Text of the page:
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One small step to 5G, one giant leap for boating

The new technology could transform the industry

With Halloween, Thanksgiving, Christmas and the new year just over the horizon, forward-thinking marketers should set their sights on what Santa has in store for us in 2019. At the top of my list is 5G, the next generation of mobile internet connectivity that will give smartphones and marketers the video power to connect to consumers in ways unimaginable until now. It will also allow recreational boating to be portrayed in all of its visual glory.

According to Roger Cheng of CNET, “the 5G technology promises to change our lives by connecting everything around us to a network that is 100 times faster than our cellular connection and 10 times faster than our speediest home broadband service” (see

But it’s not just about speed for speed’s sake, says Cheng. “While the move from 3G to 4G was about faster connections, the evolution to 5G is so much more. The combination of speed, responsiveness and reach could unlock the full capabilities of other hot trends in technology, offering a boost to self-driving cars, drones, virtual reality and the internet of things,” he points out.

To put it more dramatically, “It’s the first time the network will be faster than your mind,” says Ericsson Chief Technology Officer Ulf Ewaldson.

So, does your head spin when the latest device comes on the market and you have to ask a Millennial how to make it work? Do you cringe at the thought of trying to get your head around just how revolutionary 5G is going to be? Here’s a solution. Spend less than five minutes on the “5G in 5 Minutes” video with Skyworks Solutions CTO Peter Gammel who - in pictures and plain English – explains 5G so even those still using flip phones and VHS tapes will understand what it’s all about (see

Now that you have a conceptual overview of 5G, just how will it impact marketing? Here’s a must-read article “5G, Next Gen Mobile” by Ad Age’s George Slefo (see

Slefo has a great quote from Julie Coppernoll, VP of global marketing at Intel, that is particularly insightful: “When we look at the smartphone, we say, that’s mobile and everything else is tethered. I think that is going to change. I think nothing will be ‘mobile’ anymore because everything will be mobile.”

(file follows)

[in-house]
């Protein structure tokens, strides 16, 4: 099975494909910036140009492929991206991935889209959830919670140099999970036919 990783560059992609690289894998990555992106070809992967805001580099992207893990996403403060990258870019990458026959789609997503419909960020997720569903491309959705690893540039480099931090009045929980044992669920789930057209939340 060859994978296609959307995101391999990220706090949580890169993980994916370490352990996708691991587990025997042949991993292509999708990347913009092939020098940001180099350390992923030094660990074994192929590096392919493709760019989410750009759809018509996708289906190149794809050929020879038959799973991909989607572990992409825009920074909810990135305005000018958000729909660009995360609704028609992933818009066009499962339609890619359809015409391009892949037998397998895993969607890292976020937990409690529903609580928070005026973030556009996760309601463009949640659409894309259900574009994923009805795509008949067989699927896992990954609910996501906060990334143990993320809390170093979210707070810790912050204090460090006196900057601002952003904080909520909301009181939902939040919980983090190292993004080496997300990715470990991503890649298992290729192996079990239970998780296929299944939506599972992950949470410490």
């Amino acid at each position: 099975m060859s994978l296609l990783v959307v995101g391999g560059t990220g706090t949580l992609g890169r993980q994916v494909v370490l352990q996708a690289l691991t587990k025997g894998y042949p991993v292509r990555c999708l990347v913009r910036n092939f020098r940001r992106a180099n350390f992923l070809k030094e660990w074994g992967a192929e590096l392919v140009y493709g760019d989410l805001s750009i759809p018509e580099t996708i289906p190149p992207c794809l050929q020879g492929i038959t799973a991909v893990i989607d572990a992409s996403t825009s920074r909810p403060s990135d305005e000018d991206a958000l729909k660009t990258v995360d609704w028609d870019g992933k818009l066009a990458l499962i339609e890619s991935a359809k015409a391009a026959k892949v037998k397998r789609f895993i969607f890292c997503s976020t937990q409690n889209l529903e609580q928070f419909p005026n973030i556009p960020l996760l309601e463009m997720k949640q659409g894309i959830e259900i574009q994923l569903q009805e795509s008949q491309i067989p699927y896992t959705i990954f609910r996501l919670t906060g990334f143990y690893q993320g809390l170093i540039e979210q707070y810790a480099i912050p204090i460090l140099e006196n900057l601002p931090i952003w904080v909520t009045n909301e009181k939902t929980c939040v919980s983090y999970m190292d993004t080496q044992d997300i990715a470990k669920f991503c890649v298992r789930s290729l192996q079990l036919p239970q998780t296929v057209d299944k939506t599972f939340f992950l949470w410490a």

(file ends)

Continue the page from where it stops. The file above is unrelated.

Think about the possibilities. In past columns I’ve explored certain potential aspects of 5G, especially virtual reality (completely computer-generated world) and augmented reality (added digital information) that I think are tailor-made to grow recreational boating.

To put these coming changes into perspective, just think about the mobile video revolution that has taken place in our lives just since 4G was launched a mere eight years ago. Today, consumer reliance on video is astounding. Consider these remarkable statistics according to Jesse Mawhinney of HubSpot (see

  • Cisco projects that global internet traffic from videos will make up 82 percent of all consumer internet traffic by 2021. 
  • 70 percent of YouTube viewers watch videos for “help with a problem” they’re having in their hobby, studies, or job. 
  • 43 percent of B2C marketers say pre-produced video is the most successful type of content for marketing purposes. 
  • Using the word “video” in an email subject line boosts open rates by 19 percent and clickthrough rates by 65 percent. 
  • In a 2018 HubSpot survey, 54 percent of consumers wanted to see more video content from a brand or business they support.  
  • Videos 20 minutes in length or longer account for 55 percent of total video consumption time on smartphones.